Skin AND skin structure infections caused by Bacteroides species including the. Aseptic Meningitis Cases of aseptic meningitis ... These drugs are made to kill and overcome bacteria in human body. And the flagyl refusal to give me Ponzuril in place of with ... Aseptic meningitis Cases of aseptic meningitis have been reported with metronidazole. Risk of Hepatotoxicity and Death in ... Diarrhoea may be caused by antibiotics and this is with a buying clear sign of a new infection especially if diarrhoea is ...
Meningitis Definition Meningitis is a potentially fatal inflammation of the meninges, the thin, membranous covering of the ... cause about 90 percent of cases of aseptic meningitis. Two types of bacteria that are most likely to cause septic meningitis ... most often with viruses or bacteria. Meningitis caused by bacteria is known as septic meningitis. Meningitis caused by other ... Viral meningitis -Meningitis caused by a virus. Also called aseptic meningitis.. Vaccines are available for both meningococcal ...
... may cause aseptic meningitis. Aseptic meningitis may also result from infection with spirochetes, a group of bacteria that ... it may indicate a particular cause of meningitis; for instance, meningitis caused by meningococcal bacteria may be accompanied ... Meningitis caused by the bacterium Neisseria meningitidis (known as "meningococcal meningitis") can be differentiated from ... It may identify bacteria in bacterial meningitis and may assist in distinguishing the various causes of viral meningitis ( ...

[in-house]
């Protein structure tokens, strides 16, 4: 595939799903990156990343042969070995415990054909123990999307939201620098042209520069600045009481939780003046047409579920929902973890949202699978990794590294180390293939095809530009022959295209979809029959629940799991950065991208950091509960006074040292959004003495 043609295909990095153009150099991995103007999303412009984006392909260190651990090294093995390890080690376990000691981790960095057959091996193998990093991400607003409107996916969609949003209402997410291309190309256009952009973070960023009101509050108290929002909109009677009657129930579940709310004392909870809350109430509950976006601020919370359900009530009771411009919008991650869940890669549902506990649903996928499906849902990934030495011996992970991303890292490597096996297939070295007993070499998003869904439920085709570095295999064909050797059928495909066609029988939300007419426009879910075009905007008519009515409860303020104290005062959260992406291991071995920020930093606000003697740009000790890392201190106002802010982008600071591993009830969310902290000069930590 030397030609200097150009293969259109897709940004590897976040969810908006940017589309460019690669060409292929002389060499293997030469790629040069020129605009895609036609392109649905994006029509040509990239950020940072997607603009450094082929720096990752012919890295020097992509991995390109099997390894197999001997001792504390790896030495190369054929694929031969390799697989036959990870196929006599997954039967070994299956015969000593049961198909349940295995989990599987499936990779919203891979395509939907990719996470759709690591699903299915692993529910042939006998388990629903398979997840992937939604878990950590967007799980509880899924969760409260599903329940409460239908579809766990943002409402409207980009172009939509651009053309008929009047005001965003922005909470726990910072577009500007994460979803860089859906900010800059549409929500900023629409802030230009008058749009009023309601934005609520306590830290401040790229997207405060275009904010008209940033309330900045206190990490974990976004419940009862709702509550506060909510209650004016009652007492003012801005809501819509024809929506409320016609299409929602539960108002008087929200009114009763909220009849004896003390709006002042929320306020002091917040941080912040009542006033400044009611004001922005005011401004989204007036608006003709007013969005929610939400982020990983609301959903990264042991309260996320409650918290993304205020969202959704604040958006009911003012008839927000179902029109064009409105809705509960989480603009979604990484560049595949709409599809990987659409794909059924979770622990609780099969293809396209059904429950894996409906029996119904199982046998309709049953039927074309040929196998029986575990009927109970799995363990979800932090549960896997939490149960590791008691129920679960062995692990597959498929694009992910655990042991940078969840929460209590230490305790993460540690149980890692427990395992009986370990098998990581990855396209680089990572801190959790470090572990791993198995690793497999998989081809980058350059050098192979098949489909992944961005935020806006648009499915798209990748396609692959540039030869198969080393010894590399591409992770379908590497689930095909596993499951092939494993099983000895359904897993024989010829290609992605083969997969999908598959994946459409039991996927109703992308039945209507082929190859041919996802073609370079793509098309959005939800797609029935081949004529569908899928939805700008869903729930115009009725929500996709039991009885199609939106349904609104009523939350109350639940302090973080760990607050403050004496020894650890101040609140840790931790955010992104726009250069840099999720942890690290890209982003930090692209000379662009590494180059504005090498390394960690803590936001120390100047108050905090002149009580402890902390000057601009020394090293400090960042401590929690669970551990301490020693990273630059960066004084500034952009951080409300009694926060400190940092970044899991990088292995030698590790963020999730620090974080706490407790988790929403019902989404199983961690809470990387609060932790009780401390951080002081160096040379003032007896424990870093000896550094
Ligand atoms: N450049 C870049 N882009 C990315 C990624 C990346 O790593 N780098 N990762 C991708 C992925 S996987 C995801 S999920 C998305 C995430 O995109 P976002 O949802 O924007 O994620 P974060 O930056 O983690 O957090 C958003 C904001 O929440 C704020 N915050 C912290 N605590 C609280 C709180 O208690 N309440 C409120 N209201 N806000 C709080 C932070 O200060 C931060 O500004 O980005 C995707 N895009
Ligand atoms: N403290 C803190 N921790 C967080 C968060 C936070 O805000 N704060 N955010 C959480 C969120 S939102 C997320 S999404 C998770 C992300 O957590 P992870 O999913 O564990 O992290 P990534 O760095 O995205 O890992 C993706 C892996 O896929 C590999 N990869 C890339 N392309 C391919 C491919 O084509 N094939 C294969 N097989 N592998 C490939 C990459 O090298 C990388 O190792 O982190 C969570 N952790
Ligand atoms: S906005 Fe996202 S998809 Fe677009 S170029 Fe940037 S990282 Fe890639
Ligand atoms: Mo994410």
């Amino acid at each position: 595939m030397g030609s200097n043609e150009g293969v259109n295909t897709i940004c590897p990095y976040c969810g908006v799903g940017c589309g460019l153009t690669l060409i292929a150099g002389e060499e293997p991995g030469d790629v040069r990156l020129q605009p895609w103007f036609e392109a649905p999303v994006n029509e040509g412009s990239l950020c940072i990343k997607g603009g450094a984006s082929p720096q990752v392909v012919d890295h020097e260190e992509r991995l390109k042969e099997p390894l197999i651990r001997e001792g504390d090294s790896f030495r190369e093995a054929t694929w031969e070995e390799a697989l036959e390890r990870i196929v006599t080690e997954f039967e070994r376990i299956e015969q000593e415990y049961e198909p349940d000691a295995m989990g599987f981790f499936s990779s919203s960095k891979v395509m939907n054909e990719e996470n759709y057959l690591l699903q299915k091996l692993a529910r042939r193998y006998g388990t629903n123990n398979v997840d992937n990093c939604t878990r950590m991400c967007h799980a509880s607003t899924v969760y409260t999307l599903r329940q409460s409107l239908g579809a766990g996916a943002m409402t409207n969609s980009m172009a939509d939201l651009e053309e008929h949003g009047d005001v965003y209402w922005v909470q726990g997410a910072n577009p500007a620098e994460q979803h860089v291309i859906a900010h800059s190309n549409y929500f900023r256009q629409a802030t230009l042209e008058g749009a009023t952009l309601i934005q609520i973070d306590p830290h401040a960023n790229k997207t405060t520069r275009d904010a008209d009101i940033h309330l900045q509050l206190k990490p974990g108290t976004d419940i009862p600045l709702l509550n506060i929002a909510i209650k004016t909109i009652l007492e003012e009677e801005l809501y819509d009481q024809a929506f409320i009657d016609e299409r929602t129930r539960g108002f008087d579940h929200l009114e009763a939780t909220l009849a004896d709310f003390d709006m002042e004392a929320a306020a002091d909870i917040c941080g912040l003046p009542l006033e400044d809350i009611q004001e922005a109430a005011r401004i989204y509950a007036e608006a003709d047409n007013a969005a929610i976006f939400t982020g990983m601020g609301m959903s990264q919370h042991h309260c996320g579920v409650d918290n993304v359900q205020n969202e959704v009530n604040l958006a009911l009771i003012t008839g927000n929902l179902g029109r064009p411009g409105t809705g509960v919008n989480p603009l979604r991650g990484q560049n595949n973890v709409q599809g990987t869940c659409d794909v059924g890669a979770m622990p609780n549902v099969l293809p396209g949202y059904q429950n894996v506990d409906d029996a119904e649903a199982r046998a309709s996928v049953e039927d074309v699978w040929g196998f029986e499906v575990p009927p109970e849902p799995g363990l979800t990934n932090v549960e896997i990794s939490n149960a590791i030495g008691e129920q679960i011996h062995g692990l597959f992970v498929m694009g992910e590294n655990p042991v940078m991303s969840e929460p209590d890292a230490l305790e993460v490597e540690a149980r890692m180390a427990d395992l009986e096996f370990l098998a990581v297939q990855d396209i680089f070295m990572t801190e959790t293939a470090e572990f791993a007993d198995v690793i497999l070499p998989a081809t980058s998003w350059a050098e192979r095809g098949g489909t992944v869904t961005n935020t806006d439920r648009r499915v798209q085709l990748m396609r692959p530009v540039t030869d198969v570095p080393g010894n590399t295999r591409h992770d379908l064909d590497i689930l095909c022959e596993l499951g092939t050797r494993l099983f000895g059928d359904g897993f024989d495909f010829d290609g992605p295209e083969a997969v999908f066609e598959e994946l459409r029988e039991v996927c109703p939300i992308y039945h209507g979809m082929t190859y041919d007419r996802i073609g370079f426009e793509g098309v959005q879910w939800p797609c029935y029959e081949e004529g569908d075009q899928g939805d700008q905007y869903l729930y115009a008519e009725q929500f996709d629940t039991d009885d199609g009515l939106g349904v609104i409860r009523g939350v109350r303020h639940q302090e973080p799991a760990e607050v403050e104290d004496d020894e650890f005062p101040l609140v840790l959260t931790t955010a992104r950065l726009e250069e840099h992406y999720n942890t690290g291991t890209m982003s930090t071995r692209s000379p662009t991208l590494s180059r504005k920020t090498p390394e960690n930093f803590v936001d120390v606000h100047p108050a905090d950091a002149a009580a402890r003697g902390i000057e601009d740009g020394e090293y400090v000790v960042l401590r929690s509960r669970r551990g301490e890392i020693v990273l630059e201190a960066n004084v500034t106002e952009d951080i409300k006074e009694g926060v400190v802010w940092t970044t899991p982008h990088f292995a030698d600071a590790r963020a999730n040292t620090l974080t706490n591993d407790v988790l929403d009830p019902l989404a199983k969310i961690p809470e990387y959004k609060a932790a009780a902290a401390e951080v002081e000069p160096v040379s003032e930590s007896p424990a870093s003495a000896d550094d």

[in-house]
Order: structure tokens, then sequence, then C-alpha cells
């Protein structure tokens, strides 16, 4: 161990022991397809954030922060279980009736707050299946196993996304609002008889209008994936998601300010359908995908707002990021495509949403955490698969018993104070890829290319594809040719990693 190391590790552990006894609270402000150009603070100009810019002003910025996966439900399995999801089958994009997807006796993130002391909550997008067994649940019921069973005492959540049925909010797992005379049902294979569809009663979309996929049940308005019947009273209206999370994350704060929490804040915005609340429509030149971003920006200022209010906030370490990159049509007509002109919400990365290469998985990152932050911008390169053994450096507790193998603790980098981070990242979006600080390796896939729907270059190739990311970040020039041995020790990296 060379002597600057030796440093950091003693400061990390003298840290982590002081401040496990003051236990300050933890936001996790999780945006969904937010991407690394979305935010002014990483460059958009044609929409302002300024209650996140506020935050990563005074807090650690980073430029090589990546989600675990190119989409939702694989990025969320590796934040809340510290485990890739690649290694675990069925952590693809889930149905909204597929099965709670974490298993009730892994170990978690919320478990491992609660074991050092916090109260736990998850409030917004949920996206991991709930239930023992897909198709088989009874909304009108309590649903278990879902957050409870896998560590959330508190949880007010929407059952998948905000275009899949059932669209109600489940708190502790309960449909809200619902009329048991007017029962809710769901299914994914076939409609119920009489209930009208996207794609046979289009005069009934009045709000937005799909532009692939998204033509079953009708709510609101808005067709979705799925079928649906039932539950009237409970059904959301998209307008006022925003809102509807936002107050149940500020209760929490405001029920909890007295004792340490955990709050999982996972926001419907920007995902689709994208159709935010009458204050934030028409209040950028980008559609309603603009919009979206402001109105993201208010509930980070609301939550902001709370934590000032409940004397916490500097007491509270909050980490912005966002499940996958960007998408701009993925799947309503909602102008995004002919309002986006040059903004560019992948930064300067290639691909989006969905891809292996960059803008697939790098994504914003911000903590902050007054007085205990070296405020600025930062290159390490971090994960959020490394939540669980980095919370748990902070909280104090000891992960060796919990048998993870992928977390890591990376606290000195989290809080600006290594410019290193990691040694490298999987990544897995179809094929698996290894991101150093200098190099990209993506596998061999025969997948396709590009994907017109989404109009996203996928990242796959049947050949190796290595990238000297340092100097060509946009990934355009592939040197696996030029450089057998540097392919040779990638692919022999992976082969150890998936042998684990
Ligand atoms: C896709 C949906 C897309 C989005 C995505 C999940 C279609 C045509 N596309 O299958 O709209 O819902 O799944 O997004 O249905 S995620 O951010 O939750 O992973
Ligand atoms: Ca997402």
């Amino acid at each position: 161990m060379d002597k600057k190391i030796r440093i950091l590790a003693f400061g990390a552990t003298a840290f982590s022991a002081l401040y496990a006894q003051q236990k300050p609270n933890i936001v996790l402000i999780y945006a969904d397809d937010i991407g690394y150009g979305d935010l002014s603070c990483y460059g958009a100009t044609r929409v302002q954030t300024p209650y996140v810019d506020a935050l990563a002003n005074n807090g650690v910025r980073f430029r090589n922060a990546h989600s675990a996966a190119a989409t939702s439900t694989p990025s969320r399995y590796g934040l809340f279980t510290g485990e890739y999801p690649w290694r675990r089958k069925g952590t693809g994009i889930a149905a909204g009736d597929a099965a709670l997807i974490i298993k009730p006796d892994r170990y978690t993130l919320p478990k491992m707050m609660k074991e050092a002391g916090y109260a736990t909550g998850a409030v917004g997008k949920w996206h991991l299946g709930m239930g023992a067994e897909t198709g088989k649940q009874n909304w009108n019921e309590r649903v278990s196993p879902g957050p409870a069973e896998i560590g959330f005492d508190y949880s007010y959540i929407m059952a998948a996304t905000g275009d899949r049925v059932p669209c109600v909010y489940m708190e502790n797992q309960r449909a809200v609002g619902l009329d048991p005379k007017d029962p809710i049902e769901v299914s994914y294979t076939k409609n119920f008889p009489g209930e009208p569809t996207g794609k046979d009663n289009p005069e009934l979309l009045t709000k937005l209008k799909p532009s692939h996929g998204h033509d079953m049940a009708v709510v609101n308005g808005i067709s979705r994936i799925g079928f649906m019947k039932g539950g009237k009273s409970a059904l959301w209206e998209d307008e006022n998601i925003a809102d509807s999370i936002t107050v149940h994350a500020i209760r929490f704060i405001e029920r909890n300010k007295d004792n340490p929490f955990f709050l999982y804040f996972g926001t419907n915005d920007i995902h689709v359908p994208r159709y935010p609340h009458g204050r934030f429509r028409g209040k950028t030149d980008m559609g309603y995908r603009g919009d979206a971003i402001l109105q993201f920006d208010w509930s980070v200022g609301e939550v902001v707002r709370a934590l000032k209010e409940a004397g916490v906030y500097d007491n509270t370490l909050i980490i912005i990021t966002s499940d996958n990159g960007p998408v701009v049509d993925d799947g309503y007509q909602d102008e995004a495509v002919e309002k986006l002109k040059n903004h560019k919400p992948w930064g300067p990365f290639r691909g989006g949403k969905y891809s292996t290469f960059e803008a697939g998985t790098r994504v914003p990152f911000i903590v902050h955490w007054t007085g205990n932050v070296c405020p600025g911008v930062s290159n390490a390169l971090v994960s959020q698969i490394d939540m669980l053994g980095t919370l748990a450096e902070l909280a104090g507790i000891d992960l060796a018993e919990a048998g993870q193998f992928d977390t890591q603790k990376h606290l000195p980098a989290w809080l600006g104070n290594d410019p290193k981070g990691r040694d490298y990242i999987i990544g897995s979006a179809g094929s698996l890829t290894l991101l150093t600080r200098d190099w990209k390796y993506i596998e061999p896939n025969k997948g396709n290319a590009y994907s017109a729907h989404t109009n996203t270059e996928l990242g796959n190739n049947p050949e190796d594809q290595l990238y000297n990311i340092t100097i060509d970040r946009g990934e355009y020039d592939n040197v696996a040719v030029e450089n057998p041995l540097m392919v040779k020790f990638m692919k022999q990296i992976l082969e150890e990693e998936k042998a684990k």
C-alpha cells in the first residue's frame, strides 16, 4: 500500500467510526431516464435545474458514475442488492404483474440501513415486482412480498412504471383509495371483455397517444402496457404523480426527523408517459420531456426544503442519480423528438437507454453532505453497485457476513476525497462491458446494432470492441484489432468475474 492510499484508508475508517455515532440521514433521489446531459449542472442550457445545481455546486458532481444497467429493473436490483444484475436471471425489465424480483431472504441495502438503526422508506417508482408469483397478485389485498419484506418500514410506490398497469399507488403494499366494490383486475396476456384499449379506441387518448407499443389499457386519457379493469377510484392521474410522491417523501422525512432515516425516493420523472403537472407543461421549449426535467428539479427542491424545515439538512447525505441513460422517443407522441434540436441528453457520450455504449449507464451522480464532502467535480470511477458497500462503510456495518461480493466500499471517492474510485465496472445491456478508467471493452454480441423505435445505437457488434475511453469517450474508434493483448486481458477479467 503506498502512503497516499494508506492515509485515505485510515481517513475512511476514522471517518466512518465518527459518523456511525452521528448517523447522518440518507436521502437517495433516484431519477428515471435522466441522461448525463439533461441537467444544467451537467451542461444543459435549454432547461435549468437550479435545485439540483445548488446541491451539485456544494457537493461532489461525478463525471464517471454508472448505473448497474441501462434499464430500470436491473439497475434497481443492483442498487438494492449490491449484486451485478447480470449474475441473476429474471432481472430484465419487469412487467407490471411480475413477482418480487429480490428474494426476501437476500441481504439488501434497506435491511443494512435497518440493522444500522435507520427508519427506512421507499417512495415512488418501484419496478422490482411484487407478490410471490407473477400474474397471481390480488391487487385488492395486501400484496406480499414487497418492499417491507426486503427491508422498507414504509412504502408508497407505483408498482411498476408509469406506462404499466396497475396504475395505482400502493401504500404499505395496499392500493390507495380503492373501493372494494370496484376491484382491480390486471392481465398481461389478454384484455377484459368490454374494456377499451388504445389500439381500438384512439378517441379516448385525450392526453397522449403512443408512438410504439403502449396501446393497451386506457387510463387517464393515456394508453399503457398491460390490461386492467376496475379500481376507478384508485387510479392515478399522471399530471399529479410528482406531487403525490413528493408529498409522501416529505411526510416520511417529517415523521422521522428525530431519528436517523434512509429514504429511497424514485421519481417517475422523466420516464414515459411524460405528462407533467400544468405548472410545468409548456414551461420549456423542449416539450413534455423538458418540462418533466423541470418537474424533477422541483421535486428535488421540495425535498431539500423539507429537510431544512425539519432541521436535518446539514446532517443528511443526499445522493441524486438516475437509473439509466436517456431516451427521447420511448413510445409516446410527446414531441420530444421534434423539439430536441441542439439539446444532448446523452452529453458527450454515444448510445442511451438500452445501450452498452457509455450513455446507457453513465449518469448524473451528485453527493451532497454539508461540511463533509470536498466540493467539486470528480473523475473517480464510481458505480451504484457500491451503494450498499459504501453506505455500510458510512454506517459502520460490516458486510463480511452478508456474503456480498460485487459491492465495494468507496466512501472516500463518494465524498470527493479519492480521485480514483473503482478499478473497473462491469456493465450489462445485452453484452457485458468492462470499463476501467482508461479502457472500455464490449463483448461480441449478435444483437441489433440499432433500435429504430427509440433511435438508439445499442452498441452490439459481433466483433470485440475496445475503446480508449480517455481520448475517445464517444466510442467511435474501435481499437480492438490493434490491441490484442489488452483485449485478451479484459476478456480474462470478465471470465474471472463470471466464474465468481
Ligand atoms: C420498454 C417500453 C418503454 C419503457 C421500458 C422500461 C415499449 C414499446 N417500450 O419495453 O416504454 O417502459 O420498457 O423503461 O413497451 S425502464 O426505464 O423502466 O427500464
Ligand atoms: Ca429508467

... drug side effect causes. Diagnostic checklist, medical tests, doctor questions, and related signs or symptoms for Meningitis. ... List of 160 disease causes of Meningitis, patient stories, diagnostic guides, ... Meningitis can also be caused by infections with several types of bacteria or fungi. (Source: excerpt from Viral (Aseptic) ... Meningitis and Pain (96 causes) *Meningitis and Sensory symptoms (96 causes) *Meningitis and Sensations (93 causes) *Meningitis ...
The most serious form of meningitis is bacterial meningitis. Several bacteria have been implicated as a cause of meningitis, ... The meningitis caused by viruses is called aseptic meningitis because the cerebrospinal fluid when tested does not contain any ... Meningitis may result from a variety of causes including viruses, bacteria, chemicals or drugs, and tumors. The latter two are ... The bacterium which causes the most cases of meningitis in the university age population is Neisseria Meningitidis. There are ...
The bacteria which causes Tetanus is called Clostridium tetani. This bacterium is everywhere and usually grows in a wound to ... More details Cause/transmission The infection is caused by a bacterium called Bordetella pertussis. It is transmitted from ... More details Cause and symptoms Hepatitis A is one of the many viruses that cause an infection of the liver. It is transmitted ... Cause/Transmission Yellow Fever is caused by an arbovirus of the flavivirus genus (similar to the West Nile and Dengue fever ...
Meningitis, viral (Aseptic meningitis): Rarely serious. Usually caused by common viruses such as herpes simplex, adenovirus, or ... Meningitis, bacterial: Readmit after a physicians certificate or health permit is obtained. Depending on which bacteria are ... causing the illness, prophylactic antibiotics may be recommended for family members. Occasionally, close contacts at a school ...